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Makes a friendly report of important MySQL status values

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$BIN_DIR/mysqlreport --user=$MYSQL_USER --password=$MYSQL_PASSWORD --socket=$MYSQL_SOCK >> $REPORT
TMP="$( tempfile )"
mysqlreport --user ${MYSQLADMIN} --password ${MYSQLPASS} --host ${MYSQLHOST} | tee ${TMP}


mysqlreport makes a friendly report of important MySQL status values. Actually, it makes a friendly report of nearly every status value from SHOW STATUS. Unlike SHOW STATUS which simply dumps over 100 values to screen in one long list, mysqlreport interprets and formats the values and presents the basic values and many more inferred values in a human-readable format. Numerous example reports are available at the mysqlreport web page at

The benefit of mysqlreport is that it allows you to very quickly see a wide array of performance indicators for your MySQL server which would otherwise need to be calculated by hand from all the various SHOW STATUS values. For example, the Index Read Ratio is an important value but it’s not present in SHOW STATUS; it’s an inferred value (the ratio of Key_reads to Key_read_requests).

This documentation outlines all the command line options in mysqlreport, most of which control which reports are printed. This document does not address how to interpret these reports; that topic is covered in the document Guide To Understanding mysqlreport at


Technically, command line options are in the form --option, but -option works too. All options can be abbreviated if the abbreviation is unique. For example, option --host can be abbreviated --ho but not --h because --h is ambiguous: it could mean --host or --help.


Output help information and exit.

--user USER

As of version 2.3 --password can take the password on the command line like "--password FOO". Using --password alone without giving a password on the command line causes mysqlreport to prompt for a password.

--host ADDRESS
--port PORT
--socket SOCKET

--no-mycnf makes mysqlreport not read ~/.my.cnf which it does by default otherwise. --user and --password always override values from ~/.my.cnf.


Print Distribution of Total Queries (DTQ) report (under Total in Questions report). Queries (or Questions) can be divided into four main areas: DMS (see --dms below), Com_ (see --com below), COM_QUIT (see COM_QUIT and Questions at, and Unknown. --dtq lists the number of queries in each of these areas in descending order.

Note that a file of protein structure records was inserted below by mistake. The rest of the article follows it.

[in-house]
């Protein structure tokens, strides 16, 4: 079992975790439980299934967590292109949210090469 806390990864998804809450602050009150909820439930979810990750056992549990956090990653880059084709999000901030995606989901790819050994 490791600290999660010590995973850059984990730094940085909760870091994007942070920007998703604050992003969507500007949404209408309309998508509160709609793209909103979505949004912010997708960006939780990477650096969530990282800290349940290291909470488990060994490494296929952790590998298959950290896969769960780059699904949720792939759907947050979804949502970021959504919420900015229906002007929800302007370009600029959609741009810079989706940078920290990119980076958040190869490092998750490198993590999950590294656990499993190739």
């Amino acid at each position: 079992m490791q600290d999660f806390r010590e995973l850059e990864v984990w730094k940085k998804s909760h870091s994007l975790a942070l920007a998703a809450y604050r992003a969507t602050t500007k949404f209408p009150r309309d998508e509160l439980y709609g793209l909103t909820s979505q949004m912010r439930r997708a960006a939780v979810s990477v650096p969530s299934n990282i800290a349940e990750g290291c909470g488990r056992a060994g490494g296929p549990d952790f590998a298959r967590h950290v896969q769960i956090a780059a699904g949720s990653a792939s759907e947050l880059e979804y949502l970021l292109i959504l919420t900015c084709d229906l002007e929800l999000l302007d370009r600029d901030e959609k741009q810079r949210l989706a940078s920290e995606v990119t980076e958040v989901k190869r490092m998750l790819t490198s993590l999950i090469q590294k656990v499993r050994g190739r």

Print Data Manipulation Statements (DMS) report (under DMS in Questions report). DMS are those from the MySQL manual section 13.2. Data Manipulation Statements. (Currently, mysqlreport considers only SELECT, INSERT, REPLACE, UPDATE, and DELETE.) Each DMS is listed in descending order by count.

--com N

Print top N number of non-DMS Com_ status values in descending order (after DMS in Questions report). If N is not given, default is 3. Such non-DMS Com_ values include Com_change_db, Com_show_tables, Com_rollback, etc.


Print report for Select_ and Sort_ status values (after Questions report). See MySQL Select and Sort Status Variables at


Print Threads, Aborted, and Bytes status reports (after Created temp report). As of mysqlreport v2.3 the Threads report reports on all Threads_ status values.


Print Query Cache report.


Equivalent to "--dtq --dms --com 3 --sas --qcache". (Notice --tab is not invoked by --all.)

--infile FILE

Instead of getting SHOW STATUS values from MySQL, read values from FILE. FILE is often a copy of the output of SHOW STATUS including formatting characters (|, +, -). mysqlreport expects FILE to have the format " value number " where value is only alpha and underscore characters (A-Z and _) and number is a positive integer. Anything before, between, or after value and number is ignored. mysqlreport also needs the following MySQL server variables: version, table_cache, max_connections, key_buffer_size, query_cache_size. These values can be specified in INFILE in the format "name = value" where name is one of the aforementioned server variables and value is a positive integer with or without a trailing M and possible periods (for version). For example, to specify an 18M key_buffer_size: key_buffer_size = 18M. Or, a 256 table_cache: table_cache = 256. The M implies Megabytes not million, so 18M means 18,874,368 not 18,000,000. If these server variables are not specified the following defaults are used (respectively) which may cause strange values to be reported: 0.0.0, 64, 100, 8M, 0.

--outfile FILE

After printing the report to screen, print the report to FILE too. Internally, mysqlreport always writes the report to a temp file first: /tmp/mysqlreport.PID on *nix, c:sqlreport.PID on Windows (PID is the script’s process ID). Then it prints the temp file to screen. Then if --outfile is specified, the temp file is copied to OUTFILE. After --email (below), the temp file is deleted.

--email ADDRESS

After printing the report to screen, email the report to ADDRESS. This option requires sendmail in /usr/sbin/, therefore it does not work on Windows. /usr/sbin/sendmail can be a sym link to qmail, for example, or any MTA that emulates sendmail’s -t command line option and operation. The FROM: field is "mysqlreport", SUBJECT: is "MySQL status report".


Execute a "FLUSH STATUS;" after generating the reports. If you do not have permissions in MySQL to do this an error from DBD::mysql::st will be printed after the reports.


mysqlreport [options]

see also


The comprehensive Guide To Understanding mysqlreport at


Daniel Nichter

If mysqlreport breaks, send me a message from with the error.

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